Summary: Paul's theology of the incarnation is explored.
“When the fullness of time had come, God sent forth his Son, born of woman, born under the law, to redeem those who were under the law, so that we might receive adoption as sons.” 
Irreligious individuals occasionally and foolishly charge that there never was a birth of the Christ. Such individuals appear united in denying the miraculous events that are outlined in the Word of God. Such thoughtless individuals may not necessarily deny that there actually lived during that particular era a man known as Jesus of Nazareth, but they assume that Luke and Matthew invented and/or created Christian myths in an attempt to enhance His stature. Some of these scoffers are willing to concede that there may have been a teacher of some local repute who gave rise to these legends, but they doubt that he was any greater than any other religious leader.
Perhaps the strongest argument unbelievers present in support of their infidelity is the assertion that no other writers of Scripture appear to make mention of the miraculous birth. These infidels display their ignorance of Holy Writ through exposing their folly. Multiplied texts speak of the birth of the Son of God. During this holy season I have already presented the testimony of prominent witnesses, including Isaiah, the prophet of royal birth, and John, the beloved disciple. Today I appeal to the Apostle to the Gentiles. The Apostle was certainly aware of the birth of Jesus who is the Christ. Moreover, he was aware of the significance of that birth as is evident from even a casual perusal of his letters. Focus on one of his earliest letters as we learn of Christmas according to Paul.
CHRIST THE SON OF GOD WAS BORN AT A DEFINITE TIME. “When the fullness of time had come…” These glorious words show that the entry point of the Christian message is at the same time the turning point of history. Even our system of dating confesses this truth. It is now 2013 AD—anno Domini, THE YEAR OF OUR LORD. Apart from the words which are penned here, life offers no future, no hope. We are left without hope and without God in the world if this is not 2013 THE YEAR OF OUR LORD. But God has intervened in a way which brings effective and complete salvation—hope to the hopeless and help to the helpless. That is the Christmas message.
What do you suppose is meant by the Apostle’s phrase, “When the fullness of time had come?” The Greek word translated fullness of time means exactly that. The thought conveyed is fulfilment, especially as related to time. Even a casual acquaintance with the ancient world reveals something of the significance of the Spirit's Word through the Apostle. Christ was born during the era identified as enjoying Pax Romana. This is that period of time when the rule of one government insured world-wide peace. Peace imposed by conquering armies had extended over most of the civilised earth making travel and commerce possible in a way previously unrealised. Great roads linked the empire of the Caesars, ensuring free and uninterrupted communications with the furthest outposts of civilisation and providing rapid access to all corners of the empire.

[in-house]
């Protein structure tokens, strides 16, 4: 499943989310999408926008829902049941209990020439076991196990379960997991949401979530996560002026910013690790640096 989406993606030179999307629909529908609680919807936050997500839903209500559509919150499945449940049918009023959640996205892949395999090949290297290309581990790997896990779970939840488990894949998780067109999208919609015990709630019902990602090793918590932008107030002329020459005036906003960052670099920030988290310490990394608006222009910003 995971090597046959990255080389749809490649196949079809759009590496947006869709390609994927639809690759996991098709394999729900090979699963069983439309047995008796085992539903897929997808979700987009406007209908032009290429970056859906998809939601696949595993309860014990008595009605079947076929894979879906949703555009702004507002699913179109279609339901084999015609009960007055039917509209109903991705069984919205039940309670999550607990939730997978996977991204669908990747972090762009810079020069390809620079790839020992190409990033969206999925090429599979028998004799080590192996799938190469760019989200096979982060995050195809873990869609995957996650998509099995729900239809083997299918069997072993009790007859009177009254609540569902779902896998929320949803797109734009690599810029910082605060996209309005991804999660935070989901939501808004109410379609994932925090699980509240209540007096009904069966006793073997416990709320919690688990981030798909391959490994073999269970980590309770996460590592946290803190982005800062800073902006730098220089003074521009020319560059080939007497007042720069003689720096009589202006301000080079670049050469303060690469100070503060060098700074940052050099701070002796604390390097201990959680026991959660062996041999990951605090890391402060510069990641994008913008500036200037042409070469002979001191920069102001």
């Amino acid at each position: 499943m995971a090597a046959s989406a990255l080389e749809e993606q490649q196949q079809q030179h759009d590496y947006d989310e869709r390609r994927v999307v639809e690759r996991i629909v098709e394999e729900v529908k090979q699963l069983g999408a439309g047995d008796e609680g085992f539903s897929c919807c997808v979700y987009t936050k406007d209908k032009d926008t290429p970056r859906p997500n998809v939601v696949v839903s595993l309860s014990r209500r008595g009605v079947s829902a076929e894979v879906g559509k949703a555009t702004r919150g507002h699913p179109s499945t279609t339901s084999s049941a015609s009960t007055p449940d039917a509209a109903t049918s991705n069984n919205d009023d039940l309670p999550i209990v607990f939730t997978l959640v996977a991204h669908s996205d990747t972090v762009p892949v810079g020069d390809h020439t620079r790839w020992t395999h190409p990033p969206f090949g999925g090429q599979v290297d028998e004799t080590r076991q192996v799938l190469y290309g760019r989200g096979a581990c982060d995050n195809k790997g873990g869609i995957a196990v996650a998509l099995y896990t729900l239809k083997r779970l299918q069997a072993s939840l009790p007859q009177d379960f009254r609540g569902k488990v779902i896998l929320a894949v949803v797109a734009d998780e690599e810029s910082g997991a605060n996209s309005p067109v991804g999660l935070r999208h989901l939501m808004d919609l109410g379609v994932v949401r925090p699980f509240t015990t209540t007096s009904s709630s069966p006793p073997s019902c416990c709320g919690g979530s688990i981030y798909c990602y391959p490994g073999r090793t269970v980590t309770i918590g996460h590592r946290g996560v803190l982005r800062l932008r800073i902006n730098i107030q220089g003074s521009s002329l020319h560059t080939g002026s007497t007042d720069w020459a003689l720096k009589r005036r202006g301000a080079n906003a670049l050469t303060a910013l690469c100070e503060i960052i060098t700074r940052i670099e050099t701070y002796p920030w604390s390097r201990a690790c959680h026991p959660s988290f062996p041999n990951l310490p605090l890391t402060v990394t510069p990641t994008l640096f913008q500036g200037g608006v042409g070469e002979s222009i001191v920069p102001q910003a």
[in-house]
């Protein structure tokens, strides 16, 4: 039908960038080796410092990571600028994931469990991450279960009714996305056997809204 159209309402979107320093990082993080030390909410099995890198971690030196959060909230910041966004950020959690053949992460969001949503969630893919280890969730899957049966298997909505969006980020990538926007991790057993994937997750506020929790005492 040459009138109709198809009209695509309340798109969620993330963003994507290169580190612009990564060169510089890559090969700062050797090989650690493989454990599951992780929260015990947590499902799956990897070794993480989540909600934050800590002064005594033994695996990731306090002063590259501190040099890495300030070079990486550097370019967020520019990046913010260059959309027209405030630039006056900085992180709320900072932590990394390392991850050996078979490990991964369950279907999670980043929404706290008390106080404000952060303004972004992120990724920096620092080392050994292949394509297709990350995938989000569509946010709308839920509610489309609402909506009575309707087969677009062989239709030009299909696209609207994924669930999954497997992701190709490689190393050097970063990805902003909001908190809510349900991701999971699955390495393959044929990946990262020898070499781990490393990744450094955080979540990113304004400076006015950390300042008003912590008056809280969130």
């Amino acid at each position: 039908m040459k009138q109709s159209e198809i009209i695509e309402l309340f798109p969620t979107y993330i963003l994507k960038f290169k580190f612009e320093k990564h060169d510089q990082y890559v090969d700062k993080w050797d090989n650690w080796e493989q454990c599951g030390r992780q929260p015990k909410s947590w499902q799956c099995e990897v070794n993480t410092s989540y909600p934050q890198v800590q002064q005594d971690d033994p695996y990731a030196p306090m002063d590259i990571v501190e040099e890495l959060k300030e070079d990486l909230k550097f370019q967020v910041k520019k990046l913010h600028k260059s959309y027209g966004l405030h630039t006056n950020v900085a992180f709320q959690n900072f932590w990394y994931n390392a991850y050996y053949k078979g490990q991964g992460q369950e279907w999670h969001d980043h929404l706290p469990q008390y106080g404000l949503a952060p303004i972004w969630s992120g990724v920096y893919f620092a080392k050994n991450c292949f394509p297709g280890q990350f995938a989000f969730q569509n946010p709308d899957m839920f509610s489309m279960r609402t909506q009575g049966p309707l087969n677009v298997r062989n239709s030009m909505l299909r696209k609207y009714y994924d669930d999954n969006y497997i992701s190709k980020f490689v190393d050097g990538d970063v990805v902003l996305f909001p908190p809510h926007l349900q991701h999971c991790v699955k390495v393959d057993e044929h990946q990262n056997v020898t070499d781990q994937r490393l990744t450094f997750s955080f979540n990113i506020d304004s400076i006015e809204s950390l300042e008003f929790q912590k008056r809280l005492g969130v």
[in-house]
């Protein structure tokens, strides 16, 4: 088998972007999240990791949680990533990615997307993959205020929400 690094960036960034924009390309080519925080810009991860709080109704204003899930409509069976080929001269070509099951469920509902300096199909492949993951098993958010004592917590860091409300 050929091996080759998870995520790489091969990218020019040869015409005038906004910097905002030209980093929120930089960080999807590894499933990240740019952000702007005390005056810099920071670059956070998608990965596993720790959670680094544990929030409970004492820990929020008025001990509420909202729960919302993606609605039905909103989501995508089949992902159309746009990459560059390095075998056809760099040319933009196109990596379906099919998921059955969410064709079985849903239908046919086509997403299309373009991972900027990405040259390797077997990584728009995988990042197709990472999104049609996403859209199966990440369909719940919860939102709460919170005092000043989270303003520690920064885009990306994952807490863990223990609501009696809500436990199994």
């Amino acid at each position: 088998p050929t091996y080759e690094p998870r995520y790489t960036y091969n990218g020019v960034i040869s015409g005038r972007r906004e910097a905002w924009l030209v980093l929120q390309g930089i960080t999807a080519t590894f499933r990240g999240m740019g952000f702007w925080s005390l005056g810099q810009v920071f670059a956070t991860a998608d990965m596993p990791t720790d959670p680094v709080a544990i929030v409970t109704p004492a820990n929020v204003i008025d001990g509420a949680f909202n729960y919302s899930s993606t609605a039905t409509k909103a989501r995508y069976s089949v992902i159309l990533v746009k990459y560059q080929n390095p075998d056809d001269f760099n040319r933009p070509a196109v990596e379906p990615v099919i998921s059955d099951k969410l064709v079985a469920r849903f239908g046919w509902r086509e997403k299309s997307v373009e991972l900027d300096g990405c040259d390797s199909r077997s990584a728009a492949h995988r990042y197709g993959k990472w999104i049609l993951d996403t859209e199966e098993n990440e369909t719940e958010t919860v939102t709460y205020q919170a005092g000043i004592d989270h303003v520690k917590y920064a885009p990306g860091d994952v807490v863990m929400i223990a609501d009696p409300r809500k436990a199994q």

An even greater factor unifying the diverse regions of the empire was the all pervasive language and culture of the Greeks. Greek was the lingua franca of the empire, being readily understood and read throughout the whole Mediterranean world. Not only linguistically, but also culturally, the ancient world was dominated by the prior educational advances of the Greeks. Therefore, politically, culturally and linguistically the world was unified—conditions which ensured a rapid spread of the Good News declaring the salvation of Christ the Lord.
Religiously, that ancient world was sunk in a moral abyss so deep that even pagans cried out against it. Spiritual hunger was everywhere evident as witnessed by the prevalent appeal within every social stratum for spiritual insight from religions introduced from the east. Those religions in apparent ascendancy within the empire were exactly those ancient religions which had once been confronted by the prophets of God when the Hebrew peoples first entered the Promised Land. The philosophers contributed in a negative sort of way, casting doubt on the old pagan systems of religion as they looked for some sort of unifying power behind all the polytheistic systems which had previously prevailed. The Jews themselves had made preparation for the coming of the Christ through the preaching of monotheism in some one hundred fifty synagogues located throughout the empire, and by their anticipation of a Messiah who would right the world's wrongs. That human longing for communion with God, that spiritual restlessness which pervaded all mankind insured a receptive audience once Christ was come. These religious longings insured that for the entire world, the time had indeed fully come.